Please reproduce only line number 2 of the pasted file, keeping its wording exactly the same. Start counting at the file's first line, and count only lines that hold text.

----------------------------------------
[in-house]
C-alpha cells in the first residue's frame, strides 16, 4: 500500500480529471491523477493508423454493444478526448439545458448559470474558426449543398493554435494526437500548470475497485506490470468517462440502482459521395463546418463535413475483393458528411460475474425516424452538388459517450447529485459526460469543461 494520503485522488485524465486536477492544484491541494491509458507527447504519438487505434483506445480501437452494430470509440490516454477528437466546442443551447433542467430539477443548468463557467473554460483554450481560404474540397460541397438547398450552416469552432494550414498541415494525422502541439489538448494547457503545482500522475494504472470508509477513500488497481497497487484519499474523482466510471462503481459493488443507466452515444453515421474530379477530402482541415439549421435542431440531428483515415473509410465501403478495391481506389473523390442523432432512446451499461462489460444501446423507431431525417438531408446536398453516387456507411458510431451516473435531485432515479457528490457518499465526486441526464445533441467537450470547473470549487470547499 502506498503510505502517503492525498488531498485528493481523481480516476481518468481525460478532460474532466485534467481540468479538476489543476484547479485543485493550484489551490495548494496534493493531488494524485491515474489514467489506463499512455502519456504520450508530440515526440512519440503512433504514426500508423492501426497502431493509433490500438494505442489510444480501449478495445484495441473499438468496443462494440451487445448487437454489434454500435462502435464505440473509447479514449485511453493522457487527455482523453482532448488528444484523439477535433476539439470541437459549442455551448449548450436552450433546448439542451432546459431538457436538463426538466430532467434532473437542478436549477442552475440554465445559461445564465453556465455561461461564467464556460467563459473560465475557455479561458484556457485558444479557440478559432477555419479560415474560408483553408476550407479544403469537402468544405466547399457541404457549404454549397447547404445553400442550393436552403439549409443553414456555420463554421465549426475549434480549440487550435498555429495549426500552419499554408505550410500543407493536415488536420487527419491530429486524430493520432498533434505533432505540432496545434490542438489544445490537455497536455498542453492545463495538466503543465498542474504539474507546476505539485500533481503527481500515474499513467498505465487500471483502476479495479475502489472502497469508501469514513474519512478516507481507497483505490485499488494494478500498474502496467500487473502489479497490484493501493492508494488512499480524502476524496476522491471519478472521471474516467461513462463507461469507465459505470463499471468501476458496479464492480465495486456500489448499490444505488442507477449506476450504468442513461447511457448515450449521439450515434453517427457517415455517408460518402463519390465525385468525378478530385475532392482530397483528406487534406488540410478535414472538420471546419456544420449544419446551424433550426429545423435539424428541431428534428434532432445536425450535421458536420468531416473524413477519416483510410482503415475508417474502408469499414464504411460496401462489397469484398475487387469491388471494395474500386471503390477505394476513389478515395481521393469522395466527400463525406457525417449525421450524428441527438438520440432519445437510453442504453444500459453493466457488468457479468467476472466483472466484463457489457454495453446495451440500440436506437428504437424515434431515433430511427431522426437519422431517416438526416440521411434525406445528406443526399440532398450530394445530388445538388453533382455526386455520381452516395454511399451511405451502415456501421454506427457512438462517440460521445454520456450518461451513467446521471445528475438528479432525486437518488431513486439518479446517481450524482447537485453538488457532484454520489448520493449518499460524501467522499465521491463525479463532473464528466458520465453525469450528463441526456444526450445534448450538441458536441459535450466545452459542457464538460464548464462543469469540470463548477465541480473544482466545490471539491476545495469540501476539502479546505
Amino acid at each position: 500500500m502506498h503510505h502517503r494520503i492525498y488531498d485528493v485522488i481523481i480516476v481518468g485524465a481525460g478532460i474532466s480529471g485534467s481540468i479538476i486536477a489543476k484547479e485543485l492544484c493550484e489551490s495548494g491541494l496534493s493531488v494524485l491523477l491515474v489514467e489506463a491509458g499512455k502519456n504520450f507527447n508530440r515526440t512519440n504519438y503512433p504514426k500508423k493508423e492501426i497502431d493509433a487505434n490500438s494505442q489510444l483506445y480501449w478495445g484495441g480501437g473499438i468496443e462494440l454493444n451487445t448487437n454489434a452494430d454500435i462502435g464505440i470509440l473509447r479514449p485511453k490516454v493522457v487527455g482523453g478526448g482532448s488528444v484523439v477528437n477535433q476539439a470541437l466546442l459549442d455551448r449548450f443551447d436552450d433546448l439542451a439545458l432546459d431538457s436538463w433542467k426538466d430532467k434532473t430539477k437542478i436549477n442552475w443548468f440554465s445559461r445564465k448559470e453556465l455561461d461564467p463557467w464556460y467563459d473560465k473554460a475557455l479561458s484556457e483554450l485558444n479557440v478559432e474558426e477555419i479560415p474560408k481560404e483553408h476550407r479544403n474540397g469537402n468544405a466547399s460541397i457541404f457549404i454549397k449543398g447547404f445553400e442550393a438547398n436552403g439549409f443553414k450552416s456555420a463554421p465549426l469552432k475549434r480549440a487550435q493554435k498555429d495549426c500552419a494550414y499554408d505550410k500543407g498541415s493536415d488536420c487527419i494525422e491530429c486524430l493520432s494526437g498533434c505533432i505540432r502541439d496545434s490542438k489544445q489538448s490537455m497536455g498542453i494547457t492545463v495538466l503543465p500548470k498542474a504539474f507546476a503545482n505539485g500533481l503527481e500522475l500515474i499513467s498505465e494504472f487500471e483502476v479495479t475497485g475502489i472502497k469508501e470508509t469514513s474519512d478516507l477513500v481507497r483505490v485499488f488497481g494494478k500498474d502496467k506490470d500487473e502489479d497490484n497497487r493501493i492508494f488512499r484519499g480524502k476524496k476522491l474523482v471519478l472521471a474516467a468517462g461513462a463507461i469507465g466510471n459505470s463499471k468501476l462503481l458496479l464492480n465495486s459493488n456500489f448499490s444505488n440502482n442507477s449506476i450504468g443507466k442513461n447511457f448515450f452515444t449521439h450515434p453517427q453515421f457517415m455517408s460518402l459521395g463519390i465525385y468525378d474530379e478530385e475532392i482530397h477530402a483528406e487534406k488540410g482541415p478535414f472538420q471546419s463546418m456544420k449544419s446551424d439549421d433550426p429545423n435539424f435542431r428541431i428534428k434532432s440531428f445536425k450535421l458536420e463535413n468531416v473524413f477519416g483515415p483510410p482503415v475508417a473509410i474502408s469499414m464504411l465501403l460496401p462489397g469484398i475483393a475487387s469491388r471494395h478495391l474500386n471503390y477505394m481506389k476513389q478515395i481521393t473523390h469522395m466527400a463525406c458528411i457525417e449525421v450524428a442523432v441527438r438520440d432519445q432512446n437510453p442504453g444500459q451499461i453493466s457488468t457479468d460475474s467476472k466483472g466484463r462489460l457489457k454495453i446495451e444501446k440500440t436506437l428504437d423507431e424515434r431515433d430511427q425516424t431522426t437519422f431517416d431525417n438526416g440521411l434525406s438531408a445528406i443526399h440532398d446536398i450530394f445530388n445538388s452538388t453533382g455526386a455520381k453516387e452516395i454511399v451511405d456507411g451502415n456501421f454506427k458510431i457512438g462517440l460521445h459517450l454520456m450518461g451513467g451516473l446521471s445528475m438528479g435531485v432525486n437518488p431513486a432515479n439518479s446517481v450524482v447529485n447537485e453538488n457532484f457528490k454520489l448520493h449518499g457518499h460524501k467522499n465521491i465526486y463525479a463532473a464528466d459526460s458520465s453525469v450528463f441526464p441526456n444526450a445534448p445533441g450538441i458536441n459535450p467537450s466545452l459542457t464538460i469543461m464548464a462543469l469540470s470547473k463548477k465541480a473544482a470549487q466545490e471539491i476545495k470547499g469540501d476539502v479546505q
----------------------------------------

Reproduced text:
C-alpha cells in the first residue's frame, strides 16, 4: 500500500480529471491523477493508423454493444478526448439545458448559470474558426449543398493554435494526437500548470475497485506490470468517462440502482459521395463546418463535413475483393458528411460475474425516424452538388459517450447529485459526460469543461 494520503485522488485524465486536477492544484491541494491509458507527447504519438487505434483506445480501437452494430470509440490516454477528437466546442443551447433542467430539477443548468463557467473554460483554450481560404474540397460541397438547398450552416469552432494550414498541415494525422502541439489538448494547457503545482500522475494504472470508509477513500488497481497497487484519499474523482466510471462503481459493488443507466452515444453515421474530379477530402482541415439549421435542431440531428483515415473509410465501403478495391481506389473523390442523432432512446451499461462489460444501446423507431431525417438531408446536398453516387456507411458510431451516473435531485432515479457528490457518499465526486441526464445533441467537450470547473470549487470547499 502506498503510505502517503492525498488531498485528493481523481480516476481518468481525460478532460474532466485534467481540468479538476489543476484547479485543485493550484489551490495548494496534493493531488494524485491515474489514467489506463499512455502519456504520450508530440515526440512519440503512433504514426500508423492501426497502431493509433490500438494505442489510444480501449478495445484495441473499438468496443462494440451487445448487437454489434454500435462502435464505440473509447479514449485511453493522457487527455482523453482532448488528444484523439477535433476539439470541437459549442455551448449548450436552450433546448439542451432546459431538457436538463426538466430532467434532473437542478436549477442552475440554465445559461445564465453556465455561461461564467464556460467563459473560465475557455479561458484556457485558444479557440478559432477555419479560415474560408483553408476550407479544403469537402468544405466547399457541404457549404454549397447547404445553400442550393436552403439549409443553414456555420463554421465549426475549434480549440487550435498555429495549426500552419499554408505550410500543407493536415488536420487527419491530429486524430493520432498533434505533432505540432496545434490542438489544445490537455497536455498542453492545463495538466503543465498542474504539474507546476505539485500533481503527481500515474499513467498505465487500471483502476479495479475502489472502497469508501469514513474519512478516507481507497483505490485499488494494478500498474502496467500487473502489479497490484493501493492508494488512499480524502476524496476522491471519478472521471474516467461513462463507461469507465459505470463499471468501476458496479464492480465495486456500489448499490444505488442507477449506476450504468442513461447511457448515450449521439450515434453517427457517415455517408460518402463519390465525385468525378478530385475532392482530397483528406487534406488540410478535414472538420471546419456544420449544419446551424433550426429545423435539424428541431428534428434532432445536425450535421458536420468531416473524413477519416483510410482503415475508417474502408469499414464504411460496401462489397469484398475487387469491388471494395474500386471503390477505394476513389478515395481521393469522395466527400463525406457525417449525421450524428441527438438520440432519445437510453442504453444500459453493466457488468457479468467476472466483472466484463457489457454495453446495451440500440436506437428504437424515434431515433430511427431522426437519422431517416438526416440521411434525406445528406443526399440532398450530394445530388445538388453533382455526386455520381452516395454511399451511405451502415456501421454506427457512438462517440460521445454520456450518461451513467446521471445528475438528479432525486437518488431513486439518479446517481450524482447537485453538488457532484454520489448520493449518499460524501467522499465521491463525479463532473464528466458520465453525469450528463441526456444526450445534448450538441458536441459535450466545452459542457464538460464548464462543469469540470463548477465541480473544482466545490471539491476545495469540501476539502479546505